Peter S. Wells is Professor of Anthropology at the University of Minnesota. His special field of interest is later prehistoric Europe, especially the Bronze and Iron Ages and the Roman Period. He has directed archaeological excavations at three prehistoric settlement sites in Bavaria, Germany. Among his thematic interests are interactions between societies, visual representation and perception, and systems of communication. His most recent books are How Ancient Europeans Saw the World: Vision, Patterns, and the Shaping of the Mind in Prehistoric Times (Princeton 2012) and, as editor, Rome Beyond its Frontiers: Imports, Attitudes and Practices (Journal of Roman Archaeology, Supplementary Series, 2013).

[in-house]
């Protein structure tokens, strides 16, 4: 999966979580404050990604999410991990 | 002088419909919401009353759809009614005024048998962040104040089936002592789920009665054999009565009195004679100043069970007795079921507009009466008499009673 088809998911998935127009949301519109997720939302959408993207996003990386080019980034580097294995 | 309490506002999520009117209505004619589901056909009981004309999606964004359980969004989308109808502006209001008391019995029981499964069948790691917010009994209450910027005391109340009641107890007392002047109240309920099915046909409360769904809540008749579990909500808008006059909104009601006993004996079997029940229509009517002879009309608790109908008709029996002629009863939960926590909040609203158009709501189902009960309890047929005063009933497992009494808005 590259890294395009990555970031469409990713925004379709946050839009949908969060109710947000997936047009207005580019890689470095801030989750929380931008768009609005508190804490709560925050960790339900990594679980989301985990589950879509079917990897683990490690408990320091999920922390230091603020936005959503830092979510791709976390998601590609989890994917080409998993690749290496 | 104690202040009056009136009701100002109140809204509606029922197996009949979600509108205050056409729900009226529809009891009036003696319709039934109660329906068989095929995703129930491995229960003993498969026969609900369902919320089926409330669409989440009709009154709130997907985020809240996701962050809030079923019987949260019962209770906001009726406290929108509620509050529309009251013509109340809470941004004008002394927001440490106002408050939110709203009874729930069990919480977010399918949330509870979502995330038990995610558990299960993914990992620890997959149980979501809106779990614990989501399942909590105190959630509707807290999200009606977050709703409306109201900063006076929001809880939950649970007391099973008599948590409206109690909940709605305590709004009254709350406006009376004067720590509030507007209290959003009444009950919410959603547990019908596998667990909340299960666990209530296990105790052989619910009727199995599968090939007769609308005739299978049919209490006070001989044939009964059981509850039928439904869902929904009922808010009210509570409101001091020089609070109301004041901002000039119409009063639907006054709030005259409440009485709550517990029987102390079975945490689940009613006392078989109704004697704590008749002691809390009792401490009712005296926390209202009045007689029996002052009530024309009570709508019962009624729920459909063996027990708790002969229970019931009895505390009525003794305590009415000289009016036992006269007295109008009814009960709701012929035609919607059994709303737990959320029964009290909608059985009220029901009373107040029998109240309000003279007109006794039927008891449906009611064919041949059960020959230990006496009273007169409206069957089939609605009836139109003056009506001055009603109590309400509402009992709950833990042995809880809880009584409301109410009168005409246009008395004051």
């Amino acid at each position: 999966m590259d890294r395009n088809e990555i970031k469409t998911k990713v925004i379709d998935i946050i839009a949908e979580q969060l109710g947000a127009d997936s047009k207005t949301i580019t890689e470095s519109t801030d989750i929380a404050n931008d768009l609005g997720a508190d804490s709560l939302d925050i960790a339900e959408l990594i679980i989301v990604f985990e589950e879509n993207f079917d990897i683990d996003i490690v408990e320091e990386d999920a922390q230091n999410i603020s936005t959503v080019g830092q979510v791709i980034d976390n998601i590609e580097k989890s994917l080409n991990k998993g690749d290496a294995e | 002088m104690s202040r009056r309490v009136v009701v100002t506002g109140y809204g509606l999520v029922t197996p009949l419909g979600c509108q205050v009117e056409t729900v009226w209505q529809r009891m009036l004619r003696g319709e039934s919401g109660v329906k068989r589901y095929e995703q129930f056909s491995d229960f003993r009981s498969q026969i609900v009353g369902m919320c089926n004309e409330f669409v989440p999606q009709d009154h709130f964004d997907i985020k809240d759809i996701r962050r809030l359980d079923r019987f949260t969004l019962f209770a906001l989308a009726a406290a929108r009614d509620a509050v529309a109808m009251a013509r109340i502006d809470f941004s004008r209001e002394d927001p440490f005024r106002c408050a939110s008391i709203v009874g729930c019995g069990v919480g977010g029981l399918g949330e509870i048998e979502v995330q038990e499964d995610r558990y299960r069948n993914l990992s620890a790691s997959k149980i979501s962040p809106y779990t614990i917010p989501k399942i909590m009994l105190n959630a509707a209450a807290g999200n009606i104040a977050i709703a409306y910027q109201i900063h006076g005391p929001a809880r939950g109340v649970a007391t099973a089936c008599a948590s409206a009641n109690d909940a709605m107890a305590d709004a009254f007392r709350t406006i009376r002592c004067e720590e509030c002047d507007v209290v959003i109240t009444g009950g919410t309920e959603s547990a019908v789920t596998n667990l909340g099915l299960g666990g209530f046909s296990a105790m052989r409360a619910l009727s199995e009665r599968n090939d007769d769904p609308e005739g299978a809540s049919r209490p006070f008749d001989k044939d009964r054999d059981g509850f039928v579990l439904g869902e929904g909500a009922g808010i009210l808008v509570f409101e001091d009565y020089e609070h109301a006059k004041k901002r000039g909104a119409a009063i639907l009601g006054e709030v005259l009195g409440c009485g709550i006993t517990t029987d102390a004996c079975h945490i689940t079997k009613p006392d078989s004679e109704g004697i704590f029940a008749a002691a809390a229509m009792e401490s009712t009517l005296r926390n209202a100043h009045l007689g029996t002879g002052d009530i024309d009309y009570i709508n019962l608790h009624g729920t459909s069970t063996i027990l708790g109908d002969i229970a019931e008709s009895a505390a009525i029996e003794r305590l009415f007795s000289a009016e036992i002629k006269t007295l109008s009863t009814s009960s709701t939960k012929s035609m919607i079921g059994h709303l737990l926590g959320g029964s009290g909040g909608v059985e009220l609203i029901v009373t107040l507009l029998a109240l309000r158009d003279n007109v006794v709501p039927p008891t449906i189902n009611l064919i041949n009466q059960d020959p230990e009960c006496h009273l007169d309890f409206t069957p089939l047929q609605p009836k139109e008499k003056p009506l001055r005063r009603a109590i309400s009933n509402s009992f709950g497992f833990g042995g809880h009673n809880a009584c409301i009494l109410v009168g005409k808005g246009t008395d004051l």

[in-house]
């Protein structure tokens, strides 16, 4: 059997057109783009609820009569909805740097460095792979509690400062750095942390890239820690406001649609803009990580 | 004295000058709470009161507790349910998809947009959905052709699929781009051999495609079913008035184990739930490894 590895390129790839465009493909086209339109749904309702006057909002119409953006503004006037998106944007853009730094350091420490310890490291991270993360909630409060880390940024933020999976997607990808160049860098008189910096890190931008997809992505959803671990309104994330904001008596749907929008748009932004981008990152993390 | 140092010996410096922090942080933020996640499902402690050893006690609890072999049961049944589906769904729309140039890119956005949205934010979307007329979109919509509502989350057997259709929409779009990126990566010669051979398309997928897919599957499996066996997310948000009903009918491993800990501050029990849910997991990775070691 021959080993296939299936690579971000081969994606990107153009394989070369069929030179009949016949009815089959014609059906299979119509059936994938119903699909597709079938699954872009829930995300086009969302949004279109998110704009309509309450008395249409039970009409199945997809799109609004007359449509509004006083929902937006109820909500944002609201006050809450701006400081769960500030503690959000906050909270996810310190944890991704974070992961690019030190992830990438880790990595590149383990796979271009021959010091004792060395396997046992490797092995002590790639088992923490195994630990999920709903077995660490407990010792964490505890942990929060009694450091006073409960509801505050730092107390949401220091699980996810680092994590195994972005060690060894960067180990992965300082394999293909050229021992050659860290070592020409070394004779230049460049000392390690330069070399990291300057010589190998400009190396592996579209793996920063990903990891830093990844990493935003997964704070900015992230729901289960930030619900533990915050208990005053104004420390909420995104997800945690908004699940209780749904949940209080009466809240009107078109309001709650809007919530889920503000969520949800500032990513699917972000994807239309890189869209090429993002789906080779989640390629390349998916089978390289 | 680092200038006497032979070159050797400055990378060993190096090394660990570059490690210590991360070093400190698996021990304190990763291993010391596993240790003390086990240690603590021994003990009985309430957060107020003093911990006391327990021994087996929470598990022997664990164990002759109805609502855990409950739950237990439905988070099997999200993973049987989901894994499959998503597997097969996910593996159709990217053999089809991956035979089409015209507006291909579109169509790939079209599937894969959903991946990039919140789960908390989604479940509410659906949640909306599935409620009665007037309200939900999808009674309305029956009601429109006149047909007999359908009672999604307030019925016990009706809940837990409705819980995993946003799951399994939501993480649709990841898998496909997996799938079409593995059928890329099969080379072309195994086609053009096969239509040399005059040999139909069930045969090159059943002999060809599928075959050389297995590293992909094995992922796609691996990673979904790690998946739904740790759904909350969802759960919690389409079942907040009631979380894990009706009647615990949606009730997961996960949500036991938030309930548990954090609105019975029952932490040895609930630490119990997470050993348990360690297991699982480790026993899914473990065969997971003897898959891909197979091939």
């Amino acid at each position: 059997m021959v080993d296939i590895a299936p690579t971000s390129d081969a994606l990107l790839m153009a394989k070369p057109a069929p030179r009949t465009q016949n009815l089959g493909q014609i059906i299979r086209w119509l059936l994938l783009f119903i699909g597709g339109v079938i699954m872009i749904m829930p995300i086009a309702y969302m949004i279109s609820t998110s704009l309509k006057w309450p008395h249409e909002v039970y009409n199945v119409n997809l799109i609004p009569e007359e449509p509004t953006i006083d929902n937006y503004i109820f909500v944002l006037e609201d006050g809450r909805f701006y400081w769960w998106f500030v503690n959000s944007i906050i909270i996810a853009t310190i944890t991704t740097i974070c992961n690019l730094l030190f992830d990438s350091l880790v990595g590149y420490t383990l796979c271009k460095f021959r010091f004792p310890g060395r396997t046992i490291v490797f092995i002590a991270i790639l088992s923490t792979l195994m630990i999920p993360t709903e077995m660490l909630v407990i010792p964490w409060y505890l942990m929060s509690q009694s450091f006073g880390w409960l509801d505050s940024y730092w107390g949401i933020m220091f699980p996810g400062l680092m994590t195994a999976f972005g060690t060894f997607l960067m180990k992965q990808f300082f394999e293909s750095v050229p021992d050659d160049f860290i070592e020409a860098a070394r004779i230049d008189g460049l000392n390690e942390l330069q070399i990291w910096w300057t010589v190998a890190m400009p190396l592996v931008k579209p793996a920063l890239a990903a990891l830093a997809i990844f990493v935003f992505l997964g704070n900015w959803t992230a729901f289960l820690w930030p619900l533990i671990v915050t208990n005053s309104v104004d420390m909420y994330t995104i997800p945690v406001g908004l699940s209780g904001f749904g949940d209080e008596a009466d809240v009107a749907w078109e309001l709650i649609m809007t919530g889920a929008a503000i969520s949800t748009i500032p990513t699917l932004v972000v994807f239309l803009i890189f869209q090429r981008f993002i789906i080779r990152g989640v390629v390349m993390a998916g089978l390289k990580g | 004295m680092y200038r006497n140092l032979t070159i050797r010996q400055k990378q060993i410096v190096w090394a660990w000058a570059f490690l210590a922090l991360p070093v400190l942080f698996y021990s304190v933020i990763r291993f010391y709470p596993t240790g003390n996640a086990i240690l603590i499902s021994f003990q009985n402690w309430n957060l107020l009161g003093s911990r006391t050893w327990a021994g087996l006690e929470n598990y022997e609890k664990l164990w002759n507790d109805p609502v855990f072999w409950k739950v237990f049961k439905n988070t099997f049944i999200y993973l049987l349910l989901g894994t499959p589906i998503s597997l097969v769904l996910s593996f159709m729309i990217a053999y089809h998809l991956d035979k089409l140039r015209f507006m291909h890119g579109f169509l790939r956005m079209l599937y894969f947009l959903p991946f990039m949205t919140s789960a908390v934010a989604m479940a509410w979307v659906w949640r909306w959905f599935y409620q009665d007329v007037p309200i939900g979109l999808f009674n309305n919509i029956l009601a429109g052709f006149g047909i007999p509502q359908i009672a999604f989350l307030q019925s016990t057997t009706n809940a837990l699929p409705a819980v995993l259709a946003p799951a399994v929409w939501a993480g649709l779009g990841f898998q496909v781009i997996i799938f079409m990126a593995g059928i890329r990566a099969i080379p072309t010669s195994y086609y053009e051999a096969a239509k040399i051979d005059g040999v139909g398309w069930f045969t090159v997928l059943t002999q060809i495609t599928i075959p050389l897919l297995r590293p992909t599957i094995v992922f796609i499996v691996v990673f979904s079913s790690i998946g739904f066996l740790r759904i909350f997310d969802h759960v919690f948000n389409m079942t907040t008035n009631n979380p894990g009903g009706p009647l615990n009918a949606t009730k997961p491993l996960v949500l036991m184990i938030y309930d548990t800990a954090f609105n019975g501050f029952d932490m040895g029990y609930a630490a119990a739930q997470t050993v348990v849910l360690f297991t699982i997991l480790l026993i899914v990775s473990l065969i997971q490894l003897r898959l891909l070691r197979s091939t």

Title of Talk:
Teaser: The development and introduction of writing systems have resulted in profound changes in all societies. What kinds of systems of communication did writing replace? How can we interpret the images, designs, and signs that people used to communicate and store information in pre-literate contexts? This paper examines the evidence from the Bronze and Iron Ages of Europe to answer these questions.